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Charles Hazlitt Upham, Captain 20th. Bn. New Zealand Expeditionary Force
(Canterbury Regiment), (Double VC Award).

He was born 21 September 1908 at Gloucester Street, Christchurch, South Island, New Zealand.

He died 22 November 1994 aged 86 at a retirement home in Christchurch.

His ashes are in the family plot at St. Paul's Churchyard, Papanui.


22-30 May 1941 (Second Lieutenant), he displayed outstanding gallantry in close-quarter fighting, when blown up by two mortar shells and badly wounded. In spite of this and an attack of dysentry which reduced him to skeletal appearance, he refused hospital treatment and carried a wounded man to safety when forced to retire. Eight days later he beat off an attack at Sphakia, 22 Germans falling to his accurate fire.


15 July 1942. When leading his company attacking an enemy held ridge overlooking El Alamein battlefield, he was wounded twice but took the objective after fierce fighting. He personally destroyed a German tank, several guns and vehicles with grenades, despite a broken arm. After his wounds were dressed, he returned to his men but was again severely wounded and unable to move.


Story from The New Zealand Edge
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Charles Upham


Acknowledged widely as the outstanding solider of the Second World War, Captain Charles Upham is the only combatant solider to receive the Victoria Cross and Bar (awarded to members of the armed forces of the Commonwealth for exceptional bravery). In Crete in May 1941 and the Western Desert in July 1942 Upham distinguished himself with displays of Onerveless competence¹.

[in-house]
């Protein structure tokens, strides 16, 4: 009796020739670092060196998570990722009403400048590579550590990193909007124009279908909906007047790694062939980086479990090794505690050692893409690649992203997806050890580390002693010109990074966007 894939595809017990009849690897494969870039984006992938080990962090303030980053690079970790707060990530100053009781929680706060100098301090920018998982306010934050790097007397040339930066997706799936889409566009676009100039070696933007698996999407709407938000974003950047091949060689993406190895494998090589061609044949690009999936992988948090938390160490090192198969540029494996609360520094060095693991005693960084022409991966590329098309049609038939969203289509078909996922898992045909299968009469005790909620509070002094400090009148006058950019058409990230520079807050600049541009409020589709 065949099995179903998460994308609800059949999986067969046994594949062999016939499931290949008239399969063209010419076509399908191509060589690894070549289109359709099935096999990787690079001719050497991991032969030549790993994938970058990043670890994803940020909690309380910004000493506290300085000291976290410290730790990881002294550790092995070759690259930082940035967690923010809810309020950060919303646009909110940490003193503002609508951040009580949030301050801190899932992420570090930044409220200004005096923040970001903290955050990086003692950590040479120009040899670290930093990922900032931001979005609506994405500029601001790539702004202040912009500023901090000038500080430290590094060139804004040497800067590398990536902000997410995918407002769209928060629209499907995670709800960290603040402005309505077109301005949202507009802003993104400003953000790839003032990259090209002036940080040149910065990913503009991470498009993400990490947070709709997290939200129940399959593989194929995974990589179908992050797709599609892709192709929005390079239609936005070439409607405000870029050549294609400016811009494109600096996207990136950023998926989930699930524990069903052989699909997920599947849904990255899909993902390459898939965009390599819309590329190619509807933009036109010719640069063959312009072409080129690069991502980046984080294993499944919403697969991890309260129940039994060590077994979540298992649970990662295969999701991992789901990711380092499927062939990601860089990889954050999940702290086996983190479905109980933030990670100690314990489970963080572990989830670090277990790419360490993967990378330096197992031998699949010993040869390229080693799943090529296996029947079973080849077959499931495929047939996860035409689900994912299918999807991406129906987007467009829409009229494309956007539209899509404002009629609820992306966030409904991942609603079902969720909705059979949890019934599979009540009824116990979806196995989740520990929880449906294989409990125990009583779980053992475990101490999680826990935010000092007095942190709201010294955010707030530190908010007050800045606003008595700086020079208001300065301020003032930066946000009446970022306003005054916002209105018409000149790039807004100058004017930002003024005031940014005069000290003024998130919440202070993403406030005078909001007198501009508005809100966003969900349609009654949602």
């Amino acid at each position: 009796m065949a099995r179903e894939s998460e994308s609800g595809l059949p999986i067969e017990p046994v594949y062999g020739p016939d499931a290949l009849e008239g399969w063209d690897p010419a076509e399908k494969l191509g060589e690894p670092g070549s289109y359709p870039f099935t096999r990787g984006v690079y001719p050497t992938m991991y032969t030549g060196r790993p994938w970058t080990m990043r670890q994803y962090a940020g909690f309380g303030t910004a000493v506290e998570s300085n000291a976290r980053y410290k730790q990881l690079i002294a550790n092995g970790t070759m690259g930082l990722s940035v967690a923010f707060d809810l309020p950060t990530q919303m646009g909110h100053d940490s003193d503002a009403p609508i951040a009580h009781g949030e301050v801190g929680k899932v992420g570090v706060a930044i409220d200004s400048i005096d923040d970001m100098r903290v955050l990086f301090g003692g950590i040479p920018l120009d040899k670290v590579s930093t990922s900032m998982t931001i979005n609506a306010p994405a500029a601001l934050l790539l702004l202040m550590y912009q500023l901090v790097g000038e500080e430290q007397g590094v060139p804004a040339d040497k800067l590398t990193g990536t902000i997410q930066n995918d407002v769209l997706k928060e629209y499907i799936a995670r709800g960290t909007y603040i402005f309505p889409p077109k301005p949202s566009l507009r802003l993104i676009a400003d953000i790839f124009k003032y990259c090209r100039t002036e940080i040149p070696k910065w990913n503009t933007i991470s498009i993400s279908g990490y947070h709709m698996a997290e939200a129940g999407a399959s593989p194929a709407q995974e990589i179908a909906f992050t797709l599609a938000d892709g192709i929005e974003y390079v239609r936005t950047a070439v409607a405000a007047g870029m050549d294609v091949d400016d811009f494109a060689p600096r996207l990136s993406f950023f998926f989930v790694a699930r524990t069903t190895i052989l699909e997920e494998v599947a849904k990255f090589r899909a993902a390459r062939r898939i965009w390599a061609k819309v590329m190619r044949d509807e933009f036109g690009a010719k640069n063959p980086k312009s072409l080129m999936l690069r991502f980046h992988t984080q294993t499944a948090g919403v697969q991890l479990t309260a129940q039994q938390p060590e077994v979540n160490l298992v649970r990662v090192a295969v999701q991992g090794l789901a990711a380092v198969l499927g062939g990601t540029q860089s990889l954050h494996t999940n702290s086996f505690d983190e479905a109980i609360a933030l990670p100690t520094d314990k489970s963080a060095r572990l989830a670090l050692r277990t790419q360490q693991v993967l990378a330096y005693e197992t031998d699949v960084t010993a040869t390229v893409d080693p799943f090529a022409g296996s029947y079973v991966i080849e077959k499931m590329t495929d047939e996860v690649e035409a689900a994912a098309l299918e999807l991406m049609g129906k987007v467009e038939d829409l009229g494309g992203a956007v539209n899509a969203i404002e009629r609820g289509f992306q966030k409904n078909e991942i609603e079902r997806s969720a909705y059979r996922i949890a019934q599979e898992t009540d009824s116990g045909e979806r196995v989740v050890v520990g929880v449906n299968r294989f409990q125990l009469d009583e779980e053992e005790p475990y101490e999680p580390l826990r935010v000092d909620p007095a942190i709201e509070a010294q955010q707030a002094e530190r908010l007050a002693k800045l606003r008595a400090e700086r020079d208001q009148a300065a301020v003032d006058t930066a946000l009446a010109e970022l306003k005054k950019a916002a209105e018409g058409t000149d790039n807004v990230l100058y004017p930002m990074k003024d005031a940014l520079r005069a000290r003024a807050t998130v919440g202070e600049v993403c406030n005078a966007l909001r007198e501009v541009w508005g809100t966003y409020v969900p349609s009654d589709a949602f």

Born in Christchurch, New Zealand, in 1908 Upham was educated at Christ¹s College and Canterbury Agricultural College at Lincoln. Prior to the war he was a farm manager and then farm valuer before enlisting in the Second New Zealand Expeditionary Force (aged 30) in 1939, quietly citing his reason as a desire to fight for justice.

Courage and Resource
He was renowned for combining controlled courage with quick-thinking resourcefulness. While most medals for bravery are awarded for a single act, Upham¹s first citation was for nine days of skill, leadership and evident heroism. In March 1941, he was a Second Lieutenant in the 20th NZ Battalion in Crete. His display of courage included destroying numerous enemy posts, rescuing a wounded man under fire and penetrating deep behind German lines, killing twenty-two German soldiers on the way to leading out an isolated platoon ­ all after being blown over by a mortar shell, painfully wounded in the shoulder by shrapnel and with a bullet in his foot.